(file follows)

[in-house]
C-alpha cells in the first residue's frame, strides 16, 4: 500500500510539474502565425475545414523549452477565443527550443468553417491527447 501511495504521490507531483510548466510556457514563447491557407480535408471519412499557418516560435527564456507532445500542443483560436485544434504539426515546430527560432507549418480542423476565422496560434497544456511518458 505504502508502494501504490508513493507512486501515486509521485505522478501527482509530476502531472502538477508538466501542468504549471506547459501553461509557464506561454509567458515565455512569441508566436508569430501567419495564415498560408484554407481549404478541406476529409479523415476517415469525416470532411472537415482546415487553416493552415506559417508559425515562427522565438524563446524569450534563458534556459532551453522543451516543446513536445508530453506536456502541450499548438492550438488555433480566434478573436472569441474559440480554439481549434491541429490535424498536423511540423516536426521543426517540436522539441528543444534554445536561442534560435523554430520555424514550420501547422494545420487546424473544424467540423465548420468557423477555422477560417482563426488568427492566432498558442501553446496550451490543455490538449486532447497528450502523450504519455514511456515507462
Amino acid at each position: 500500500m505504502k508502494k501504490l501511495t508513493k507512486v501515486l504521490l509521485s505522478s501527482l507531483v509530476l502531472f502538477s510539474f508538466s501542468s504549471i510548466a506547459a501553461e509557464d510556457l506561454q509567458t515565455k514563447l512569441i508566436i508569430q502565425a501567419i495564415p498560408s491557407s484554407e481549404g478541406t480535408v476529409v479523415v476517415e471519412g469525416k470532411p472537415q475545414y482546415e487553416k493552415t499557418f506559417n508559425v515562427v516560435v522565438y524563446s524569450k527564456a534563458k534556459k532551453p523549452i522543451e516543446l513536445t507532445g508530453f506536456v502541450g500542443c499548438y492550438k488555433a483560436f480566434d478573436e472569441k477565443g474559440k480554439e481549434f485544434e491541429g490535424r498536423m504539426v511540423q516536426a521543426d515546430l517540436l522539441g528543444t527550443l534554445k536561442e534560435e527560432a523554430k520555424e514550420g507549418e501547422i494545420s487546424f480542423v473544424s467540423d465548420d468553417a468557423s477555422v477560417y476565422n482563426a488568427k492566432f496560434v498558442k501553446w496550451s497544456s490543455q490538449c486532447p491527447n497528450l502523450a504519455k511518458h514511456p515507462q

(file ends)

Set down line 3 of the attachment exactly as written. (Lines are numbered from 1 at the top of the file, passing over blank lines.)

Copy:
Amino acid at each position: 500500500m505504502k508502494k501504490l501511495t508513493k507512486v501515486l504521490l509521485s505522478s501527482l507531483v509530476l502531472f502538477s510539474f508538466s501542468s504549471i510548466a506547459a501553461e509557464d510556457l506561454q509567458t515565455k514563447l512569441i508566436i508569430q502565425a501567419i495564415p498560408s491557407s484554407e481549404g478541406t480535408v476529409v479523415v476517415e471519412g469525416k470532411p472537415q475545414y482546415e487553416k493552415t499557418f506559417n508559425v515562427v516560435v522565438y524563446s524569450k527564456a534563458k534556459k532551453p523549452i522543451e516543446l513536445t507532445g508530453f506536456v502541450g500542443c499548438y492550438k488555433a483560436f480566434d478573436e472569441k477565443g474559440k480554439e481549434f485544434e491541429g490535424r498536423m504539426v511540423q516536426a521543426d515546430l517540436l522539441g528543444t527550443l534554445k536561442e534560435e527560432a523554430k520555424e514550420g507549418e501547422i494545420s487546424f480542423v473544424s467540423d465548420d468553417a468557423s477555422v477560417y476565422n482563426a488568427k492566432f496560434v498558442k501553446w496550451s497544456s490543455q490538449c486532447p491527447n497528450l502523450a504519455k511518458h514511456p515507462q